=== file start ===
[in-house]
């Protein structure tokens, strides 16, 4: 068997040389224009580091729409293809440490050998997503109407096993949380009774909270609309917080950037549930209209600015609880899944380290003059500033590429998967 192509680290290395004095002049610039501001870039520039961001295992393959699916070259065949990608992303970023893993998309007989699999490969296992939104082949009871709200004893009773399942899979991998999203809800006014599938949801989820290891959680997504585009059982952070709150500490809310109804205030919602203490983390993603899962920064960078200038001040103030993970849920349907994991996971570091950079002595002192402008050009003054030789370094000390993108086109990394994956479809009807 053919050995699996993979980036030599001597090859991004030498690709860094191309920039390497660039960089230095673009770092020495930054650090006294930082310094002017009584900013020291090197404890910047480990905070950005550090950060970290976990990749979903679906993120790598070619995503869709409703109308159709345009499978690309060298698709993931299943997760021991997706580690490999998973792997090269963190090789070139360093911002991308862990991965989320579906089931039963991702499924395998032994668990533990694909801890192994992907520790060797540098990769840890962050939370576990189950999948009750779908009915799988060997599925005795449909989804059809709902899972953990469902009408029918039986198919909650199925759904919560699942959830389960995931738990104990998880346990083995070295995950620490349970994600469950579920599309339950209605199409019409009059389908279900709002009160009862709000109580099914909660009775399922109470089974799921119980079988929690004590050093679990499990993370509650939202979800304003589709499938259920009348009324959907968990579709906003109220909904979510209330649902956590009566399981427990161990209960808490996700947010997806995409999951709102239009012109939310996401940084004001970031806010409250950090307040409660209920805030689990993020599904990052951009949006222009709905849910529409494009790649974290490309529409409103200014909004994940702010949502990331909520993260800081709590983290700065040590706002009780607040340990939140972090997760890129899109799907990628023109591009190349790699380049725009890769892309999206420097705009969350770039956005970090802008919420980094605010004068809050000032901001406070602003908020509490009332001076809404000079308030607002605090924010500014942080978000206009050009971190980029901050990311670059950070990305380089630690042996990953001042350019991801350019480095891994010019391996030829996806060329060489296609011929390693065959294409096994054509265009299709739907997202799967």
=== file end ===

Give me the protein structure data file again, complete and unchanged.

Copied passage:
[in-house]
């Protein structure tokens, strides 16, 4: 068997040389224009580091729409293809440490050998997503109407096993949380009774909270609309917080950037549930209209600015609880899944380290003059500033590429998967 192509680290290395004095002049610039501001870039520039961001295992393959699916070259065949990608992303970023893993998309007989699999490969296992939104082949009871709200004893009773399942899979991998999203809800006014599938949801989820290891959680997504585009059982952070709150500490809310109804205030919602203490983390993603899962920064960078200038001040103030993970849920349907994991996971570091950079002595002192402008050009003054030789370094000390993108086109990394994956479809009807 053919050995699996993979980036030599001597090859991004030498690709860094191309920039390497660039960089230095673009770092020495930054650090006294930082310094002017009584900013020291090197404890910047480990905070950005550090950060970290976990990749979903679906993120790598070619995503869709409703109308159709345009499978690309060298698709993931299943997760021991997706580690490999998973792997090269963190090789070139360093911002991308862990991965989320579906089931039963991702499924395998032994668990533990694909801890192994992907520790060797540098990769840890962050939370576990189950999948009750779908009915799988060997599925005795449909989804059809709902899972953990469902009408029918039986198919909650199925759904919560699942959830389960995931738990104990998880346990083995070295995950620490349970994600469950579920599309339950209605199409019409009059389908279900709002009160009862709000109580099914909660009775399922109470089974799921119980079988929690004590050093679990499990993370509650939202979800304003589709499938259920009348009324959907968990579709906003109220909904979510209330649902956590009566399981427990161990209960808490996700947010997806995409999951709102239009012109939310996401940084004001970031806010409250950090307040409660209920805030689990993020599904990052951009949006222009709905849910529409494009790649974290490309529409409103200014909004994940702010949502990331909520993260800081709590983290700065040590706002009780607040340990939140972090997760890129899109799907990628023109591009190349790699380049725009890769892309999206420097705009969350770039956005970090802008919420980094605010004068809050000032901001406070602003908020509490009332001076809404000079308030607002605090924010500014942080978000206009050009971190980029901050990311670059950070990305380089630690042996990953001042350019991801350019480095891994010019391996030829996806060329060489296609011929390693065959294409096994054509265009299709739907997202799967």